A Turn for the Better

Inventory ranks right behind real estate as retailers' largest asset, but it also is among their greatest sources of challenge. On the one hand, merchants must keep goods moving out the door to reduce wastage and markdowns. On the other, they need to ensure high levels of customer satisfaction - and boost sales - by having the right quantities of the right products available at the right time.

Performing this balancing act has traditionally entailed relying on simple forecasting, planning or allocation systems to improve inventory turns. However, such tools have not been entirely effective. Maximizing inventory turns has come to mean combining a variety of sophisticated technologies whose reach extends from the warehouse to stores, or implementing a potent mix of planning and allocation tools. In either case, deployment occurs via one of two approaches: bolting merchandise planning, allocation, replenishment and supply chain solutions onto ERP systems or integrating modules from a single vendor into ERP configurations.

No matter what, the results can be impressive. "With the right blend of technology, it isn't unusual to see inventory turns increase several times over and for margins to trend upward without bringing in additional merchandise," observes Alan Barnett, president of A. Barnett Consulting, a Stamford, Connecticut-based retail consulting firm. Barnett formerly served as CIO and senior vice president, merchandise planning for apparel merchant Barney's New York.

Crossing the Channel

Solutions that reflect inventory availability in the warehouse as well as chain-wide bolster turns by eliminating the need to order additional product to satisfy customer demand. Jerome's Furniture Warehouse, a five-unit furniture chain based in San Diego, California, ranks among retailers benefiting from such technology. The company has increased inventory turns and reduced stock levels by 10 percent to 15 percent through the use of Escalate Retail's Warehouse Management, Retail Merchandising, Inventory, POS and Financials software modules, notes Lee Goodman, COO.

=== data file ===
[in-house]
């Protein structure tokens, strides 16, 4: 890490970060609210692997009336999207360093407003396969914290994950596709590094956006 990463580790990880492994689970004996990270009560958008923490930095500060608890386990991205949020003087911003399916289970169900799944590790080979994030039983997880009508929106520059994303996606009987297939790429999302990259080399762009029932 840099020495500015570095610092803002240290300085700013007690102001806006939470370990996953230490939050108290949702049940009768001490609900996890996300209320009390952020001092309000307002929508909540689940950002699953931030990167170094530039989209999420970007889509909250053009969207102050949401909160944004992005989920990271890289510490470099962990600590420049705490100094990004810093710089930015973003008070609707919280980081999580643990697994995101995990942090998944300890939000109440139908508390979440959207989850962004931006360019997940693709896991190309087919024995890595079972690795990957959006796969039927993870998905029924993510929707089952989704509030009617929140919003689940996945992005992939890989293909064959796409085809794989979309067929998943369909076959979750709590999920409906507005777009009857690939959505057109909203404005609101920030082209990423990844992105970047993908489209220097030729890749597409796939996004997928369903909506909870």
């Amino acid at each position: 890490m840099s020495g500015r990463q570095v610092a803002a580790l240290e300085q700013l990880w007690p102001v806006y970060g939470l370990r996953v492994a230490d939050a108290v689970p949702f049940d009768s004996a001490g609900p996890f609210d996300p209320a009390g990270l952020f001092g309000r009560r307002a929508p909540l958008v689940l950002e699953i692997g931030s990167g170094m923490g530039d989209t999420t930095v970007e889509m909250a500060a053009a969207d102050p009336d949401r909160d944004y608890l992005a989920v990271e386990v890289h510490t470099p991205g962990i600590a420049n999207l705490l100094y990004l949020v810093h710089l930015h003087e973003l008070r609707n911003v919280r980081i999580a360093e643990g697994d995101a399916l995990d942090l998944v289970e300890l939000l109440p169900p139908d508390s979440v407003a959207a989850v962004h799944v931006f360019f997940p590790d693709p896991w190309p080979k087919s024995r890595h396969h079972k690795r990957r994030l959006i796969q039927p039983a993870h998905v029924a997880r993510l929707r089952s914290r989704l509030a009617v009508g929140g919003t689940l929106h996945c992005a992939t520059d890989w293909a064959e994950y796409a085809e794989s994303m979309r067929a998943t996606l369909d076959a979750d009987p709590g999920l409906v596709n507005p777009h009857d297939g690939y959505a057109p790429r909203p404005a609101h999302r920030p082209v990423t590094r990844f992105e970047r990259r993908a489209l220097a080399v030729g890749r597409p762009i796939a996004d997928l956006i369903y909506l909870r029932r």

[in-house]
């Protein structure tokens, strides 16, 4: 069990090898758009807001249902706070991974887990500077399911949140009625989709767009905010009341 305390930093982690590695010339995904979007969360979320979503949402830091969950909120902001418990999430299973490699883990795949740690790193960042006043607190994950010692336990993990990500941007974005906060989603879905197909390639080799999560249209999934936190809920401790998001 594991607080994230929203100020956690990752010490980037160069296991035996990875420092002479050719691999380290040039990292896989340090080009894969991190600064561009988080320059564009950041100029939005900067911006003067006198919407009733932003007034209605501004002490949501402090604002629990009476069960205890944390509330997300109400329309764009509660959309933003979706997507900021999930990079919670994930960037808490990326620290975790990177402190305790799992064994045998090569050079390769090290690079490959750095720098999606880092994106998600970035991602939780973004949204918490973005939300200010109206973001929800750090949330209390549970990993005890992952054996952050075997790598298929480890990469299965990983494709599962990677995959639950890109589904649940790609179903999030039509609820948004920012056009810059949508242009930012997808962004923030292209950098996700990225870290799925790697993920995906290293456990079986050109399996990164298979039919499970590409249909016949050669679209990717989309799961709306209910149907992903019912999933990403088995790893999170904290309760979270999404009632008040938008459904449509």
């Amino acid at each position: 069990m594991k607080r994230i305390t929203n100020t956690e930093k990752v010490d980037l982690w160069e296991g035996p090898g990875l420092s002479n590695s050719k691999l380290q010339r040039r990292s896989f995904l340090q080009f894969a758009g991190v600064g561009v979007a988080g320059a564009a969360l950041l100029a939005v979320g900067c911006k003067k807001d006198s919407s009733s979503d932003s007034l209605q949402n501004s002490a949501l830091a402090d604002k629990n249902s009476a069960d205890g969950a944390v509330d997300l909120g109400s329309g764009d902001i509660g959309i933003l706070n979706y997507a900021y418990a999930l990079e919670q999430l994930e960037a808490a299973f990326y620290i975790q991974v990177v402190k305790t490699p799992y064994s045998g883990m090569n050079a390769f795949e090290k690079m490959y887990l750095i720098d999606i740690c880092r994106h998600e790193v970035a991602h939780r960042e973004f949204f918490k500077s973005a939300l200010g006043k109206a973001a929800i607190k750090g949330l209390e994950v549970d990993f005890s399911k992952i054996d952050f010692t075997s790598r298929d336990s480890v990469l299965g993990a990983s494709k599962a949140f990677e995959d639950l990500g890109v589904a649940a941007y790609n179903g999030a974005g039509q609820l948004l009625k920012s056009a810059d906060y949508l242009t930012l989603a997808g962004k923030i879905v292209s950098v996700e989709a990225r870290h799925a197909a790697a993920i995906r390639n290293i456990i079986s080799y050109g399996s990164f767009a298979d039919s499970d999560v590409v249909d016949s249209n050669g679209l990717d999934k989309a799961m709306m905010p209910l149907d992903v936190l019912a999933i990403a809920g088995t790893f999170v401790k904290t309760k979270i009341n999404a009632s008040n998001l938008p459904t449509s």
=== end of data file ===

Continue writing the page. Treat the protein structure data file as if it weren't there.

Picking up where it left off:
"With our old system, inventory was hand-allocated to orders, but we never knew how much we had in safety stock, so we often would re-buy when it wasn't necessary," Goodman explains.

The new technology permits Jerome's to obtain real-time store and warehouse inventory information from any POS station, making allocation quicker and more accurate. The faster merchandise turn, coupled with stock level reductions, has contributed to an annual savings of about $1 million.

Sophisticated forecasting engines offer similar benefits if used on the warehouse and store sides alike. "Having too much inventory and slow turns in the warehouse has as negative an impact on the bottom line as excessive stock in stores, so a more (comprehensive) suite of tools is essential," asserts Axel Hopp, head of corporate information management for Metro AG, Dusseldorf, Germany. The company operates more than 2,100 stores.

Metro AG utilizes SAF AG's SuperStore and SuperWarehouse in its Metro Cash & Carry stores in Germany. Via microforecasting tools, the former reviews individual item histories for each day at every store, creating forecasts that take into account factors like promotions, price changes and advertising campaigns. An integrated reporting system alerts store managers to the presence of excess inventory, as well as to unusual sales slumps and imminent out of stocks, so that these may be addressed proactively.

The Power of Planning

A marriage of planning and allocation tools impacts inventory turns by ensuring that the right merchandise is available in stores at the correct time. "Planning and allocation must work hand-in-hand; even if we buy the right items, without technology we can't be entirely sure we're allocating properly, and vice versa," says Steven Richards, CIO of Los Angeles, California-based Eurostar, which has about 50 athletic shoe stores operating under the Warehouse Shoe Sale name.

Richards credits Escalate Retail's PLANalyst merchandise solution and optional allocation module with allowing the company to "buy and allocate smarter." Purchasing has become 25 percent to 30 percent more accurate than in the past, enabling inventory to turn 15 percent to 20 percent faster than before.

The PLANalyst component analyzes historical sales information at the SKU level, then automatically transforms data to predict future requirements.